Yemen rebel infighting in Sanaa leaves 14 dead: medics

Houthi supporters hold their weapons as they attend a gathering ahead of the birth anniversary of the Prophet Muhammad in Sanaa, Yemen Nov. 28, 2017. (Reuters/Khaled Abdullah)
Updated 30 November 2017
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Yemen rebel infighting in Sanaa leaves 14 dead: medics

SANAA: Clashes in Yemen’s capital between Shiite Houthi terrorists and loyalists of former president Ali Abdullah Saleh left 14 people dead Wednesday, medics and officials said.
The fighting erupted around Sanaa’s central Saleh mosque, Yemen’s largest, as Houthis tried to seize it ahead of Thursday’s celebration of the Prophet Muhammad’s birthday, they said.
“The Houthis attempted to take control of the mosque in anticipation of a rally on Thursday in the adjacent square,” said an official from Saleh’s General People’s Congress, asking not to be named.
The mosque’s guards, who were Saleh supporters, resisted, triggering a gunfight between the two camps, the GPC official said.
The shootout then spread to nearby districts controlled by Saleh loyalists.
The official said four Saleh supporters were killed on the spot and a fifth died of his wounds later in hospital.
Nine Houthi fighters also died in the fighting, according to officials at two hospitals in the capital.
Rebel chief Abdulmalik Al-Houthi had on Wednesday urged supporters across the country to head to Sanaa for the rally.
For decades sworn enemies, nationalist forces loyal to Saleh and the Iran-backed Shiite Houthis joined ranks in 2014 to drive the government of President Abedrabbo Mansour Hadi out of Sanaa.
That prompted a Saudi-led coalition to intervene the following year to prop up Hadi’s government.
The war has since killed some 8,600 people, while a further 2,000 have died of cholera.
Despite a crippling coalition blockade, the Houthis and Saleh’s forces continue to jointly control Sanaa, but tensions between them have escalated since a public dispute in August.
The Houthis accused Saleh of treason after the former president publicly dismissed the Iran-backed rebels as “militias.”
Saleh’s GPC party last month accused the Houthis of waging an “orchestrated campaign” against the former strongman and lacking “the will to maintain partnership.”
The Houthis responded that the GPC had broken its pact by accepting funds from Hadi’s government.


Dozens of migrants refuse to leave container ship in Libya

Updated 37 min 49 sec ago
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Dozens of migrants refuse to leave container ship in Libya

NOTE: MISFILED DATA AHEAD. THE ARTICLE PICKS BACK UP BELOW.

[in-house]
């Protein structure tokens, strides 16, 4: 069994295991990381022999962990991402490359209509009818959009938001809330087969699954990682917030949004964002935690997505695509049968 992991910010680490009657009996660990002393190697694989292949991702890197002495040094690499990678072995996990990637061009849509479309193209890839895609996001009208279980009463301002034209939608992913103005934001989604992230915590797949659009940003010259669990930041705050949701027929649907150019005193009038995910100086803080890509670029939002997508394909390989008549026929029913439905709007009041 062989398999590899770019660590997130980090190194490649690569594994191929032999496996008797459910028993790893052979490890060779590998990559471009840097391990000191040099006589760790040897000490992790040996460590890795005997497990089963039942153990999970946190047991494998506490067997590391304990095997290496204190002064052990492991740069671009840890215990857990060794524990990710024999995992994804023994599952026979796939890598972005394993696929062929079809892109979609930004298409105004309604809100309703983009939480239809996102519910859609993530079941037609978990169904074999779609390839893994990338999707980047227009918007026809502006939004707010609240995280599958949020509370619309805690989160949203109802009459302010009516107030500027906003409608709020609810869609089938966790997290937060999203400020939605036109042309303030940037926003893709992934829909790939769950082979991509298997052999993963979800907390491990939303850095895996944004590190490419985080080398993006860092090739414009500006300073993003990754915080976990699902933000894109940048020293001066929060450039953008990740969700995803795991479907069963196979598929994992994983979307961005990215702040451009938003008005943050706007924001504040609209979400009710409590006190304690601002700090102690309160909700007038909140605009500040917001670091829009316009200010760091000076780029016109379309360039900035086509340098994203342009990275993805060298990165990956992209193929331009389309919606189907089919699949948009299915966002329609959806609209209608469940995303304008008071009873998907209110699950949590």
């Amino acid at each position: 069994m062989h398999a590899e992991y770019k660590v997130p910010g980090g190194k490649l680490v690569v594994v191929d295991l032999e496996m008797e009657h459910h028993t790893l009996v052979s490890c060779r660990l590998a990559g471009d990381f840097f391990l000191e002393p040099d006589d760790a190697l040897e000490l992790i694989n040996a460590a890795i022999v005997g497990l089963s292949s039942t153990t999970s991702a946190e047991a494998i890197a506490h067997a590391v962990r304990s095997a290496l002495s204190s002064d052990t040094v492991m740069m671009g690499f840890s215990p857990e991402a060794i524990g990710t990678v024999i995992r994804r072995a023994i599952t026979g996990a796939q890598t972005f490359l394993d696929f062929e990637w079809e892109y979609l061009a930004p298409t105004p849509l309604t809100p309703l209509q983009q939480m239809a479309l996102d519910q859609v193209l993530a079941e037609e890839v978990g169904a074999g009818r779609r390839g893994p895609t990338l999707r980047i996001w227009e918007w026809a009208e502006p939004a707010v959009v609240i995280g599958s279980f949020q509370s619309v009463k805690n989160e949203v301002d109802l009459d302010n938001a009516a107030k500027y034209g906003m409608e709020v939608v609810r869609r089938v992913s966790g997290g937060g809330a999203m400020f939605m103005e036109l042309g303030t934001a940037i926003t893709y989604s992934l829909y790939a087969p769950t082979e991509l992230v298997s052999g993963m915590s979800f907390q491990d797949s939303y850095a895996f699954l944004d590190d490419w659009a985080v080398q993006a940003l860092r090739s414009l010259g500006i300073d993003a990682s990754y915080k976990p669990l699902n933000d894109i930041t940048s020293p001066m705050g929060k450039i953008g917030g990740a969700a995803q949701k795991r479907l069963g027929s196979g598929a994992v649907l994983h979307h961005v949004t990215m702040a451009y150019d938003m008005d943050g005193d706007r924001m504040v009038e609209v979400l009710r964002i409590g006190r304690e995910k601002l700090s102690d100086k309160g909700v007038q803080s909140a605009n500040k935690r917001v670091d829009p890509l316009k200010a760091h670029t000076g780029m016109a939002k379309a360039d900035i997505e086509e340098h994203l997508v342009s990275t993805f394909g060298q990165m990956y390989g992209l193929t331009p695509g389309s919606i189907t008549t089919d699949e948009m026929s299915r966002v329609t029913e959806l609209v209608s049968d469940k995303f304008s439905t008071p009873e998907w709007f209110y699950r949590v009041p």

• Loaded with cars, the ship Nivin was already bound for Misrata when it picked up 93 migrants in a foundering raft in the Mediterranean Sea late on Friday
  • The ship’s cargo of cars was peacefully unloaded, but the migrants remained unmoved

MISRATA: Dozens of migrants have barricaded themselves in a container ship in the Libyan port city of Misrata for the past five days, after being picked up at sea, and refuse to disembark, saying Libya is too dangerous for them.
Loaded with cars, the ship Nivin was already bound for Misrata when it picked up 93 migrants in a foundering raft in the Mediterranean Sea late on Friday and continued toward its destination. Two of the migrants agreed to leave with the Libyan coast guard, but the others refused, saying Libya was deadly for migrants and they wanted to go to Europe.
They have been in the Misrata port ever since, with the captain and crew taking refuge on the upper decks.
One of the migrants, a man from South Sudan reached by The Associated Press on the ship, vowed on Wednesday to reach Europe or die trying. He said six commercial ships passed his group before the Nivin finally stopped.
Libya’s coast guard had no immediate comment on the situation.
With just one rescue ship patrolling the Mediterranean, and European ports refusing to take in rescued migrants, commercial ships have become increasingly leery of picking up people in the sea. Repeatedly in recent months, they have found themselves caught in the middle between governments hostile to new migrants and an obligation under international maritime law to save
The man, who identified himself only by his name, Victor, fearing for his safety, said he himself had already been imprisoned repeatedly in Libya and that his own brother had died there. He had no intention of returning, he said.
“We don’t want to go out in Libya,” he told The Associated Press. “You can come and take my dead body outside.”
Julien Raickman, who is the head of the Doctors Without Borders mission in Libya, said Europe’s policy of refusing to take in rescued migrants has led to a spike in deaths. Now one in five who cross perish at sea, he said.
Raickman said the Libyan coast guard has given international organizations access to the migrants, who have food and some degree of medical care now, but no toilets or other sanitary facilities. The ship’s cargo of cars was peacefully unloaded, but the migrants remained unmoved.
“We’re afraid that this dispute will end in violence. The people who are on board are determined. They know that they went far and could face charges for taking control of a boat,” he said. “But these are people motivated by despair.”